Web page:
Whose Landscape? Online Symposium
Wednesday 8 September 2021, 2pm-5pm
As part of her Fellowship, Katrina will be running on online symposium in September. For details please download the Call for Submissions.
The MERL FELLOWSHIPS 2018-19
Rebecca Ford was awarded the Gwyn E. Jones MERL Fellowship in 2019. Rebecca is an historical/cultural geographer with research interests in cultural landscapes, histories of horticulture and British rural geographies of the 19th and 20th centuries. She gained her PhD at the University of Nottingham and is the editor of ‘Rural History Today’, which is published by the British Agricultural History Society. She is also cataloguing an extensive archive of manuscripts which detail the lives of an English landowning family in the 17th and 18th centuries. In addition to this she works as a writer and broadcaster, specialising in travel, culture and environment.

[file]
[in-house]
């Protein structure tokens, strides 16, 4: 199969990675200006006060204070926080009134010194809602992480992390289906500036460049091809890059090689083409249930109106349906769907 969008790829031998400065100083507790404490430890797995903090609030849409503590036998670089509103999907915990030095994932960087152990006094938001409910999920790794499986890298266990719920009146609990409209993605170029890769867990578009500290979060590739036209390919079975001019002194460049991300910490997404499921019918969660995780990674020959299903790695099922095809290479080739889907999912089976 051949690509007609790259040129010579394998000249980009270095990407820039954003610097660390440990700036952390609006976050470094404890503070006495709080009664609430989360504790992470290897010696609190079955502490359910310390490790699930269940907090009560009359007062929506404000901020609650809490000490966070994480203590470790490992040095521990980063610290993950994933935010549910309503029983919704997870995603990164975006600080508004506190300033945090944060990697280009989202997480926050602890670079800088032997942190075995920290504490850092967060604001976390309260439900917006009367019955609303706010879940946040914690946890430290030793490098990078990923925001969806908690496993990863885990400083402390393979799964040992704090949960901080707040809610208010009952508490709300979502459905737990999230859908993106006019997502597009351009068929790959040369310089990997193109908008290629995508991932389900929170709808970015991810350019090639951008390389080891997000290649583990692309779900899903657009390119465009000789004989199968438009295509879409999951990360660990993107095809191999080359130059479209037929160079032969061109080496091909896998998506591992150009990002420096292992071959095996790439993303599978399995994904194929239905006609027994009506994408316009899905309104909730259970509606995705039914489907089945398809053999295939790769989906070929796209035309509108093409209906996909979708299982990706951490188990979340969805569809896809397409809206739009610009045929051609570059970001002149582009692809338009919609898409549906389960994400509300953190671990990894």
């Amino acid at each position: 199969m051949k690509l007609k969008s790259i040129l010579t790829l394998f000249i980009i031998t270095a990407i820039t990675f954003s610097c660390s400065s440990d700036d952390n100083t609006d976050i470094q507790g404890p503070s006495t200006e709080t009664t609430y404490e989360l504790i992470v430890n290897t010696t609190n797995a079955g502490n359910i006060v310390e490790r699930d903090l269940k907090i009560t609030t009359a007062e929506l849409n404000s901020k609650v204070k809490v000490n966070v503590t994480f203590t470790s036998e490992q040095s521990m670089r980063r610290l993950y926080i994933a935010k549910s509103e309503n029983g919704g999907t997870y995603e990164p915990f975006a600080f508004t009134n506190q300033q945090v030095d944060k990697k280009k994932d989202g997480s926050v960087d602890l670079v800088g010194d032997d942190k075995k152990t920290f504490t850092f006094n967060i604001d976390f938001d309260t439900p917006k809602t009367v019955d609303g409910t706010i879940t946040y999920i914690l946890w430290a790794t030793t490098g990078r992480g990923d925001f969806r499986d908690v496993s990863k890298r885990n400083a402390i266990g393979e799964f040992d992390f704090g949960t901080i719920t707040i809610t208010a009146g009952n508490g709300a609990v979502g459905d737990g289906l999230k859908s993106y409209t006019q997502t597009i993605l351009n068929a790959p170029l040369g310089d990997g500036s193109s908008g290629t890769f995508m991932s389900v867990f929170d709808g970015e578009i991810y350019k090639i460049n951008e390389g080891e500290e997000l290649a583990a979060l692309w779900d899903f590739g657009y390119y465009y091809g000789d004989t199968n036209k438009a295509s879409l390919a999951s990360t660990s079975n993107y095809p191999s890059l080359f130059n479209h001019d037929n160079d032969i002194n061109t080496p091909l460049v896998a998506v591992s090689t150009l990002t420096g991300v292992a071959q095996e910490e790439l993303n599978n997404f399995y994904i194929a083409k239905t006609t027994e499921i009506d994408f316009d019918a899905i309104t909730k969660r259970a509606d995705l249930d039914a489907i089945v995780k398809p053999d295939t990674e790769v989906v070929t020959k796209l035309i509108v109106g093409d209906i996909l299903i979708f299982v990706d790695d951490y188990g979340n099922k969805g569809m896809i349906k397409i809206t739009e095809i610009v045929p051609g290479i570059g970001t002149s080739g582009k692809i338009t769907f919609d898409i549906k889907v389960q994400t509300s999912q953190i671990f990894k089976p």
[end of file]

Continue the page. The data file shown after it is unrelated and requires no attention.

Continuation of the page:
Outline of Proposal : They Followed the Pied Piper: A Study of Evacuees’ Experiences of Rural Life
Rebecca will investigate the experiences of evacuees who were billeted in rural areas during World War Two. The main aim is to enhance our understanding of the cultural collisions between town and country created by the mass evacuation, and reveal any gender differences in their experiences. It will also look at whether there was a lasting legacy in the shape of changed attitudes to rural life and farming, and if this was passed down the generations. While the project is historical, it also has the potential to inform our current understanding of the migrant experience in the countryside – particularly with regard to that of children separated from their parents.
Samuel Little was awarded the Gwyn E. Jones MERL Fellowship in 2019. Samuel is a designer based in London interested in the relationship between resource culture and architecture. He is currently collaborating with Brussels-based design practice Rotor having previously worked at Caruso St John Architects and other London practices. Samuel graduated with Honours from the Architectural Association having previously studied at The Cass, London Metropolitan University and The Royal Drawing School.